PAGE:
A crowd of 200 volunteers, dignitaries, VIPs, and students welcomed Former First Lady Laura Bush to Wolf Creek Park on September 13 for the planting of 1,900 American Water-willows. Mrs. Bush was on hand to welcome LLFoR as a Conservation Wrangler for Texan by Nature, a conservancy program she founded to shine a light on the very best Texan-led conservation projects.
In her remarks, Mrs. Bush said the project shows a community working together, another example of Texans pooling their resources for the greater good, a spirit that was on display for the world during Hurricane Harvey and its aftermath.
"Your restoration efforts help promote water quality to the lake and they provide health benefits to the people of the Greater Houston Area," said Mrs. Bush. "We've seen today firsthand what collaborative partnerships for conservation yield and that is great benefits for our natural landscapes, our native plants and wildlife, and for all Texans.”
"These fisheries are dependent on good habitat for sustainability. As reservoirs age, water quality can decline, and fishing and water-based recreation can suffer as a result," said Craig Bonds, director of the Inland Fisheries Division for the Texas Parks and Wildlife. "One shining example of a community-driven grassroots partnership is the Lake Livingston Friends of Reservoirs chapter. This chapter is forming partnerships to leverage national, state, and local support with the goal of propagating and planting native aquatic plants throughout the shoreline of Lake Livingston."
The planting event was supported and underwritten by the Trinity River Authority. TRA Board President David Leonard said, "TRA couldn't be more proud of the young people who are investing in their community, learning skills and going beyond the benefit that they provide to Lake Livingston in planting the American water willows. This plant is a key to maintaining the ecosystem of the lake and making it a place where communities and families will continue to enjoy for years to come."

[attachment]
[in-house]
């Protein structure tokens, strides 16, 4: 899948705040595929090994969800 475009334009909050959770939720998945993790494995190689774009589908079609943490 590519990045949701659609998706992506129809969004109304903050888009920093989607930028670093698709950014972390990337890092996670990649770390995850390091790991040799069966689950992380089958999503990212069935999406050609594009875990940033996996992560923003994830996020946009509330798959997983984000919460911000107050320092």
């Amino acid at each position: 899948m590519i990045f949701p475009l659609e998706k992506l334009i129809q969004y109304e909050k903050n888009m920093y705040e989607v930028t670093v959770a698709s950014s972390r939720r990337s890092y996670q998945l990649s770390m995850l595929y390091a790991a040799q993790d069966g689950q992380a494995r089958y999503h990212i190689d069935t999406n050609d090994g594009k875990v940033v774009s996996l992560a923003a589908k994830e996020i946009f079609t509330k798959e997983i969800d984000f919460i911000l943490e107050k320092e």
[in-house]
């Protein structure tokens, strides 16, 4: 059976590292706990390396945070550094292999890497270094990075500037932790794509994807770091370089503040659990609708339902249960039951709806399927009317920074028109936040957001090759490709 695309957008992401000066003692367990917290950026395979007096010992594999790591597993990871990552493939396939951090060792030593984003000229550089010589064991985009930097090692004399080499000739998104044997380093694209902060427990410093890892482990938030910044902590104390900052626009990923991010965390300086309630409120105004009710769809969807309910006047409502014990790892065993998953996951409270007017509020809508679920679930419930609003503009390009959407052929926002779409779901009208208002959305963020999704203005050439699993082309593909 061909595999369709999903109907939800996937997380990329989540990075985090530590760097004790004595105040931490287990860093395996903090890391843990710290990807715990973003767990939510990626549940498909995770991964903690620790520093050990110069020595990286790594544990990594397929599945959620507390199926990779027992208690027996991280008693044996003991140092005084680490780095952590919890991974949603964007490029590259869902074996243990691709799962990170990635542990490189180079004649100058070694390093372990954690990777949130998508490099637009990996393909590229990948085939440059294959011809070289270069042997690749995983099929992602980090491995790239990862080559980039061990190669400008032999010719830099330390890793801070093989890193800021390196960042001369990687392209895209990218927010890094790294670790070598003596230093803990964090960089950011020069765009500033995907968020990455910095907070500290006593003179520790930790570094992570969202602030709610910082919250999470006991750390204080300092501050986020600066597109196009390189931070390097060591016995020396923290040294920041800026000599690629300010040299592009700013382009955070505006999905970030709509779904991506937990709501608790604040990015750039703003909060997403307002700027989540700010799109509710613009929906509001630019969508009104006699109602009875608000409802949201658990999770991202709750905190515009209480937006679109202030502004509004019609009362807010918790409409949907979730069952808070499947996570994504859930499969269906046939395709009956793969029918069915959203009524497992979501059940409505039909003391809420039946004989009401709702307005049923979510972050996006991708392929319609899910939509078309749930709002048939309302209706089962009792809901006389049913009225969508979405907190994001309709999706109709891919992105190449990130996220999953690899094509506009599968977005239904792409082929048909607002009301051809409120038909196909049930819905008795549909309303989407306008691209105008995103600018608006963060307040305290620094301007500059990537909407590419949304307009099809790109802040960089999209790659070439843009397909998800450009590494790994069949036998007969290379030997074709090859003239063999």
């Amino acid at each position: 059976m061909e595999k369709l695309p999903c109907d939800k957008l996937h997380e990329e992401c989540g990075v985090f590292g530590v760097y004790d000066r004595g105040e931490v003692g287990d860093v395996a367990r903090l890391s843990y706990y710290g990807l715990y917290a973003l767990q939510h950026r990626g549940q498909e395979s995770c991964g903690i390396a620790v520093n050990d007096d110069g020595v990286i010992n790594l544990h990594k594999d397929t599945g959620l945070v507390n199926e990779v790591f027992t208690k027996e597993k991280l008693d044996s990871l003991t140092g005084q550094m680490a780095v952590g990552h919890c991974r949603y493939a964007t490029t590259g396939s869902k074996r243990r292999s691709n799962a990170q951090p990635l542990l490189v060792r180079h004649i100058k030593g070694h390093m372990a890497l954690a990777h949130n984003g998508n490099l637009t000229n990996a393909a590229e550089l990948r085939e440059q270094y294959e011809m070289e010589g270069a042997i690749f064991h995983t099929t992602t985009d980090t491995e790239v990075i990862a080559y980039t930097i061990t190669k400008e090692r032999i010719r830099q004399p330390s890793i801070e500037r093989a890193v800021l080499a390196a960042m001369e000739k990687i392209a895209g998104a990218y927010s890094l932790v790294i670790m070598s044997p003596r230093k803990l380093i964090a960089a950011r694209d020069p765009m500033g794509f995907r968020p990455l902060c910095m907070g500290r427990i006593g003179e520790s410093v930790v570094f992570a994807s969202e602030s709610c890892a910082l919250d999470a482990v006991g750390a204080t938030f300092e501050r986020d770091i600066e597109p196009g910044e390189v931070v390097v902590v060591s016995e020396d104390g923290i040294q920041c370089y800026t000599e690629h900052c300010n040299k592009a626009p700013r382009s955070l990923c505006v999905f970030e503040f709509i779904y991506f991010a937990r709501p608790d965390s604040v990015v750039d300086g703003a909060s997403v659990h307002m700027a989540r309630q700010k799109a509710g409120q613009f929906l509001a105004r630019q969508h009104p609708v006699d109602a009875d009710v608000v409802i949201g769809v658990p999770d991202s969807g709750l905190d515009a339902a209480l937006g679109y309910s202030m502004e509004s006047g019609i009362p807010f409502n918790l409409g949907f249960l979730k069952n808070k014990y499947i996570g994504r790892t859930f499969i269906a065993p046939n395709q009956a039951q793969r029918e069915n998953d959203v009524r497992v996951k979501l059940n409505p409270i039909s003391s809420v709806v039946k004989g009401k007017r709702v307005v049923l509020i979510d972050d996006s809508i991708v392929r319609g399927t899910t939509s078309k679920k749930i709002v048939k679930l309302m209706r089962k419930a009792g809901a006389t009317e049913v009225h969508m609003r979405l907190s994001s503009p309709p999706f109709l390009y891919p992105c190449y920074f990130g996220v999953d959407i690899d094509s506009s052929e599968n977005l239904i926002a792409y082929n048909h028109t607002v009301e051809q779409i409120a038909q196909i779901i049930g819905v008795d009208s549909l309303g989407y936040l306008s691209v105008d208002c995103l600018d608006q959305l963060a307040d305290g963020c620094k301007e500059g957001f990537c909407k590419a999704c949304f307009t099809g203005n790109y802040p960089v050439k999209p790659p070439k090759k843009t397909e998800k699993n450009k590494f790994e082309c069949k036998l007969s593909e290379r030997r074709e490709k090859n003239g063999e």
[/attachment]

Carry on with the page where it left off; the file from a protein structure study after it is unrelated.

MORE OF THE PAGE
The students active in the planting, representing Big Sandy, Coldspring-Oakhurst, Corrigan-Camden, Livingston, Onalaska, and Shepherd high schools, are also involved in growing and propagating the plants used in the project, along with inmate horticulturalists at the TDC Ellis Unit in Huntsville. Mrs. Bush spent time learning about the Ellis horticulture program with James "Scooter" Langley of Lee College and program instructor, with Texan by Nature Board President Tina Buford looking on
After the planting, photos with Mrs. Bush, and presentations, Onalaska High School’s cooking team served up dogs and burgers. It was a great day in the park, even with the swarming love bugs.
LLFoR Project Director Scott Ball and Lee College & TDC Ellis Horticulture Instructor Scooter Langley will present the results of their work with TDC Ellis Unit inmates to test and improve the production of American Water-willows at the upcoming Texas Master Naturalist Conference in Corpus Christi. The inmate horticulturalists are the primary growers for LLFoR and their new procedures are being rolled out to participating high school propagation teams. This video offers a great overview, and demonstrates the commitment of all involved.
Scooter Langley Joins Board: James "Scooter" Langley, Lee College Instructor and leader of the TDC Ellis Horticulture program, joins the LLFoR Board as Horticulture Specialist.
New High School: Welcome to Big Sandy High School, expanding our high school engagement to seven Independent School Districts. There are two other schools ready to jump in soon.
2018 Spring Planting: Friday, May 4 was decided as the next major planting. We'll send reminders as the date approaches
Want a Bigger Role with LLFoR: We're looking some interested volunteers to join the Board as Onshore Director to manage and maintain all planting equipment and purchasing; Chief Fundraiser to help us gain consistent funding of approximately $5,000 annually. Our board is easy going, hard working, and fun loving. Contact any board member if you're interested.